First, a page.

History suggests that absent an ongoing or imminent market failure, broad risk markets respond less to the political or policy stakes in an election and more to the resolution of election uncertainty itself. Positive and negative equity returns, or tighter and wider credit spreads, have come after both Democratic and Republic presidential wins. The economy and corporate earnings outweigh politics.
It would probably be a mistake to conclude that elections have no effect at all. Political differences in tax and spending policy, for instance, almost undoubtedly shape winners and losers within equity and credit markets. Oil and gas may win under some administrations and lose under others. Agriculture or manufacturing or technology may win under some administrations and lose under others. For investors, the impact is more on security selection than on broad asset allocation.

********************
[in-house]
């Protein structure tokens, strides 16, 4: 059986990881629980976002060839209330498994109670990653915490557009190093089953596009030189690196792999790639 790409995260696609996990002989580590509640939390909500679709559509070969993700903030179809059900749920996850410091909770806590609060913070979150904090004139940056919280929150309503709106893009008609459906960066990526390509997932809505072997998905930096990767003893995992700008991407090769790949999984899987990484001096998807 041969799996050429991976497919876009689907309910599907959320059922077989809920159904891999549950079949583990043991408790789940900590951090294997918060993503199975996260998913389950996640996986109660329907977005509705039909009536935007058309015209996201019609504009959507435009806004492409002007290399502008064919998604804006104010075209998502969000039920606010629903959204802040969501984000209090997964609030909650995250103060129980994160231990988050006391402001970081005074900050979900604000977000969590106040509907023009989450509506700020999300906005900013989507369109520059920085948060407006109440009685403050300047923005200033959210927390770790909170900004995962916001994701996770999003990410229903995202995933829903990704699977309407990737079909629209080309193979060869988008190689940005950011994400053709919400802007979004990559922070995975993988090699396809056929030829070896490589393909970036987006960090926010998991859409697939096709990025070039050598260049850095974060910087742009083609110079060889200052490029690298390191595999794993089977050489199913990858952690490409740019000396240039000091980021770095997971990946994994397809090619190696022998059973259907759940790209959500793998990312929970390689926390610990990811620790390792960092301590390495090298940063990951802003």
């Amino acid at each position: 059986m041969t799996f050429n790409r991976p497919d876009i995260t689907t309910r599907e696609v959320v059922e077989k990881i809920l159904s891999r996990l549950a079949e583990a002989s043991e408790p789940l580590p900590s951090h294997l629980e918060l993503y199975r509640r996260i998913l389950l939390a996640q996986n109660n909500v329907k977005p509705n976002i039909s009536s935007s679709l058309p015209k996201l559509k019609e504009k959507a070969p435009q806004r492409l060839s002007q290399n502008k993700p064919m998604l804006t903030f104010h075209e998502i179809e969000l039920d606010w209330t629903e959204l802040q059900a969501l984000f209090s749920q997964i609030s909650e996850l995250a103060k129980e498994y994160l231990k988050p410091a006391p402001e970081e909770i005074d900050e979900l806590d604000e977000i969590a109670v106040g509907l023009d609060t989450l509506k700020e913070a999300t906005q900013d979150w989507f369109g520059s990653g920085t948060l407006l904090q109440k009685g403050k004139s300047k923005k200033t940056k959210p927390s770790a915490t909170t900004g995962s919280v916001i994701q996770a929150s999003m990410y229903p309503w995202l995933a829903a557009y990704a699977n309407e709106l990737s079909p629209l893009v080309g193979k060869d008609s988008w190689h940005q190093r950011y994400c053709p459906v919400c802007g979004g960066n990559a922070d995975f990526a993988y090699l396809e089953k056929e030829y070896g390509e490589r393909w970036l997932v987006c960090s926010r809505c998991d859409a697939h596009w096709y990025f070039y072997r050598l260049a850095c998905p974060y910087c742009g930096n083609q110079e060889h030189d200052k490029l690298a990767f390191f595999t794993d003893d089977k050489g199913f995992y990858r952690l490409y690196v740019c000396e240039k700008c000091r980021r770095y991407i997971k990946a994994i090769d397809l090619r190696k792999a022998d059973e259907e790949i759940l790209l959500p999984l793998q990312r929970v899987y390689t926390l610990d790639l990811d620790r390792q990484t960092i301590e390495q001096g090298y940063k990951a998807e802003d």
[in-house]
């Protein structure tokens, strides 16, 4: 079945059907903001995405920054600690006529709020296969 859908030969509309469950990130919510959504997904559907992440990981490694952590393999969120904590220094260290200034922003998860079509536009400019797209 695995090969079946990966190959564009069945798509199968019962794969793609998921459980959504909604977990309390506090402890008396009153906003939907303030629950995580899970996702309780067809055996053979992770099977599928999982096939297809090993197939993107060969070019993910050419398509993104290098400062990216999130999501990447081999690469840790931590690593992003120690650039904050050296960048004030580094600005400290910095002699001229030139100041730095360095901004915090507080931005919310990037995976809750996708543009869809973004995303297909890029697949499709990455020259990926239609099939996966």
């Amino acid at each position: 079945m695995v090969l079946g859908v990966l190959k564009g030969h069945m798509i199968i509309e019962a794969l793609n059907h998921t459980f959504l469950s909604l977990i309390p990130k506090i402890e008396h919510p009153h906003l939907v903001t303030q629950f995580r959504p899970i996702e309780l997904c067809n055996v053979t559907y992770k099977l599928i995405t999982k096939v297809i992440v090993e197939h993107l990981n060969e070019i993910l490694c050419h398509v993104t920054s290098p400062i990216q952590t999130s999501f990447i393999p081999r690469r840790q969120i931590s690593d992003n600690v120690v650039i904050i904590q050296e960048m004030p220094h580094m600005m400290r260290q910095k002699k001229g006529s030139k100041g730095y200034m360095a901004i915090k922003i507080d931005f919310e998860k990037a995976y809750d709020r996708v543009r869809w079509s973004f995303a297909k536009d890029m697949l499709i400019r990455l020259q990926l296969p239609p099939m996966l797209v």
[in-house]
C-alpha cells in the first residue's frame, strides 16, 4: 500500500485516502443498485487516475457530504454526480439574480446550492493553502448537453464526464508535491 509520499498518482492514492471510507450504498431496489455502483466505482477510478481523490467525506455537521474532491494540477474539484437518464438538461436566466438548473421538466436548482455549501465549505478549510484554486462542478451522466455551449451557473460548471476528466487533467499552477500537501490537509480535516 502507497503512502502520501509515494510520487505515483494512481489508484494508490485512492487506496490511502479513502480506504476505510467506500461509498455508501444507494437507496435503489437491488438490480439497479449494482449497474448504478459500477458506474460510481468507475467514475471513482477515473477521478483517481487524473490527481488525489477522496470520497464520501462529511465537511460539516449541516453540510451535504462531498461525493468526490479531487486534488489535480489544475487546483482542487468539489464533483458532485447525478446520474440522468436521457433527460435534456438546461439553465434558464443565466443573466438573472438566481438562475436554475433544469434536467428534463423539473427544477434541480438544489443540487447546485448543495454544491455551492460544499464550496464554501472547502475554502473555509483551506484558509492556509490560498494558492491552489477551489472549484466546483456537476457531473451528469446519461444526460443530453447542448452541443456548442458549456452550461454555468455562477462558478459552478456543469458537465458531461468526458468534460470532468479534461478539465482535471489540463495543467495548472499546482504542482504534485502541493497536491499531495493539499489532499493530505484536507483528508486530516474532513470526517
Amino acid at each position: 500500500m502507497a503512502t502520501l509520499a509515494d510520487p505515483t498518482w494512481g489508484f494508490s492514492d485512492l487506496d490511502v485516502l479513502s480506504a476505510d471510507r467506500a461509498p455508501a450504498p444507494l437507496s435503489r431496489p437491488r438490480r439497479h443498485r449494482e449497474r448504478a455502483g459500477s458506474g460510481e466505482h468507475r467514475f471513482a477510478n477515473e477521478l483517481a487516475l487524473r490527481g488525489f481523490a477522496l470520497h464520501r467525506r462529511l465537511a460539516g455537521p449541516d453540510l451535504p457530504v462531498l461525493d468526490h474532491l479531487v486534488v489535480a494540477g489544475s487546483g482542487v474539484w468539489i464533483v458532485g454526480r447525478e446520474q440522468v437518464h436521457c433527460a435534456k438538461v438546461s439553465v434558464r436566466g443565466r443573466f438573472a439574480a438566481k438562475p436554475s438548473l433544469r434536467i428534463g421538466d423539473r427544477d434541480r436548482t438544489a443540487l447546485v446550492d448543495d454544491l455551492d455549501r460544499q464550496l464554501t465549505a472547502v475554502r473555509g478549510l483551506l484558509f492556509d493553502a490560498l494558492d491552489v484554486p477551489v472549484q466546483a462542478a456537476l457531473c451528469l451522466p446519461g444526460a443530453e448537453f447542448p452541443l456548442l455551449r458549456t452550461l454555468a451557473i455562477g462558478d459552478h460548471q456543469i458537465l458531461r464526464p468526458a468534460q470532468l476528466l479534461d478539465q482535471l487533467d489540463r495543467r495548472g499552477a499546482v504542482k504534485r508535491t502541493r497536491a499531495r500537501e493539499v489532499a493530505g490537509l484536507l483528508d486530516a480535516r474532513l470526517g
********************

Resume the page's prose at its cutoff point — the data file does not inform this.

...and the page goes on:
Application to the current cycle
The market has clearly priced in volatility after November 3, so the issue is whether it will meet expectations or deliver a November surprise. A close election with litigation that runs right up to December 14, the date the Electoral College casts its votes, would exceed the expectations now priced into online markets and likely hurt risk assets. A landslide where litigation would have limited practical effect on the outcome would likely resolve volatility faster than expected. In either case, resolution should start the next leg of tightening. History does show that spreads nevertheless could widen if markets crashed for other reasons, and the current pandemic creates some other reasons. But past markets did not have the current Fed behind them. The prospects for risk assets in the next few months look good.
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The view in rates